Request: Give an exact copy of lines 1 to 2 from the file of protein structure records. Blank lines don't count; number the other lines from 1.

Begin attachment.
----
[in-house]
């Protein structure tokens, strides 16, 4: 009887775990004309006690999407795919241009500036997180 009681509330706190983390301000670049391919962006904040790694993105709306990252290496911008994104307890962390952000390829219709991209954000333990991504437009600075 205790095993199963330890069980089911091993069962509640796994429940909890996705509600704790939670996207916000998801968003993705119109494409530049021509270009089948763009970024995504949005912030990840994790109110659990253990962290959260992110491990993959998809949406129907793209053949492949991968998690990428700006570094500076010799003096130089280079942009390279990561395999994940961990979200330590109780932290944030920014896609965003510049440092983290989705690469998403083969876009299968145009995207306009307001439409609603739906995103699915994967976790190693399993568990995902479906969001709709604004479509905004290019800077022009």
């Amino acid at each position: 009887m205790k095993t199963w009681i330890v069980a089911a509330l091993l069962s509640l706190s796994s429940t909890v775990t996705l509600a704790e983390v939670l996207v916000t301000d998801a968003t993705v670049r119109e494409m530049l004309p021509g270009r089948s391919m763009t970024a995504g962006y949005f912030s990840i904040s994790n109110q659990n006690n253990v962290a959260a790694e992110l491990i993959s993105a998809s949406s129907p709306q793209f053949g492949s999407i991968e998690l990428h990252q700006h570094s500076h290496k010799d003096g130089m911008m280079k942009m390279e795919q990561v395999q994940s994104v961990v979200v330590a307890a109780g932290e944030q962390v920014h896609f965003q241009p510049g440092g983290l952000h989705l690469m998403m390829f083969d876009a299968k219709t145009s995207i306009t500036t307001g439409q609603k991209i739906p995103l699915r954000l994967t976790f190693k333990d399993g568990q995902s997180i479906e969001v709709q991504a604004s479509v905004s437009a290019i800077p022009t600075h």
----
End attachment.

[in-house]
């Protein structure tokens, strides 16, 4: 009887775990004309006690999407795919241009500036997180 009681509330706190983390301000670049391919962006904040790694993105709306990252290496911008994104307890962390952000390829219709991209954000333990991504437009600075 205790095993199963330890069980089911091993069962509640796994429940909890996705509600704790939670996207916000998801968003993705119109494409530049021509270009089948763009970024995504949005912030990840994790109110659990253990962290959260992110491990993959998809949406129907793209053949492949991968998690990428700006570094500076010799003096130089280079942009390279990561395999994940961990979200330590109780932290944030920014896609965003510049440092983290989705690469998403083969876009299968145009995207306009307001439409609603739906995103699915994967976790190693399993568990995902479906969001709709604004479509905004290019800077022009």